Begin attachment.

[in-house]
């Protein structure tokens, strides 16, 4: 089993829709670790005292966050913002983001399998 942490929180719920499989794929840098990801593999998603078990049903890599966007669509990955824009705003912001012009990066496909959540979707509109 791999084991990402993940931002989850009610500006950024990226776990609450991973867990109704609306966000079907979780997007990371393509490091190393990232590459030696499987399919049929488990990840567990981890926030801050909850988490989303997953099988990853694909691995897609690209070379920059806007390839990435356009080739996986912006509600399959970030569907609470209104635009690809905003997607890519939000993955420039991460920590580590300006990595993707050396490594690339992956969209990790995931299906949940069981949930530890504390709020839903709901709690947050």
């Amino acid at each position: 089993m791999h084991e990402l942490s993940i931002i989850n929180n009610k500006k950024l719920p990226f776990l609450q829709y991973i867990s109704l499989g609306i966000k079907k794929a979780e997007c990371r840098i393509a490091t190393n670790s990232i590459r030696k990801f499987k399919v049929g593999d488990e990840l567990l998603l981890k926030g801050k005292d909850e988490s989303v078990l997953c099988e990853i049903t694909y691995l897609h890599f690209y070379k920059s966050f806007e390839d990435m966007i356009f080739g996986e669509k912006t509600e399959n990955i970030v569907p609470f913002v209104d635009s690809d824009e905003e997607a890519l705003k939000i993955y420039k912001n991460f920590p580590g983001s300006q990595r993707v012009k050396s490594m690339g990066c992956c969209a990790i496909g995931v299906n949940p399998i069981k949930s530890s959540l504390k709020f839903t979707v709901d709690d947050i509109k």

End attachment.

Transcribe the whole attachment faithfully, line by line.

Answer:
[in-house]
């Protein structure tokens, strides 16, 4: 089993829709670790005292966050913002983001399998 942490929180719920499989794929840098990801593999998603078990049903890599966007669509990955824009705003912001012009990066496909959540979707509109 791999084991990402993940931002989850009610500006950024990226776990609450991973867990109704609306966000079907979780997007990371393509490091190393990232590459030696499987399919049929488990990840567990981890926030801050909850988490989303997953099988990853694909691995897609690209070379920059806007390839990435356009080739996986912006509600399959970030569907609470209104635009690809905003997607890519939000993955420039991460920590580590300006990595993707050396490594690339992956969209990790995931299906949940069981949930530890504390709020839903709901709690947050």
């Amino acid at each position: 089993m791999h084991e990402l942490s993940i931002i989850n929180n009610k500006k950024l719920p990226f776990l609450q829709y991973i867990s109704l499989g609306i966000k079907k794929a979780e997007c990371r840098i393509a490091t190393n670790s990232i590459r030696k990801f499987k399919v049929g593999d488990e990840l567990l998603l981890k926030g801050k005292d909850e988490s989303v078990l997953c099988e990853i049903t694909y691995l897609h890599f690209y070379k920059s966050f806007e390839d990435m966007i356009f080739g996986e669509k912006t509600e399959n990955i970030v569907p609470f913002v209104d635009s690809d824009e905003e997607a890519l705003k939000i993955y420039k912001n991460f920590p580590g983001s300006q990595r993707v012009k050396s490594m690339g990066c992956c969209a990790i496909g995931v299906n949940p399998i069981k949930s530890s959540l504390k709020f839903t979707v709901d709690d947050i509109k």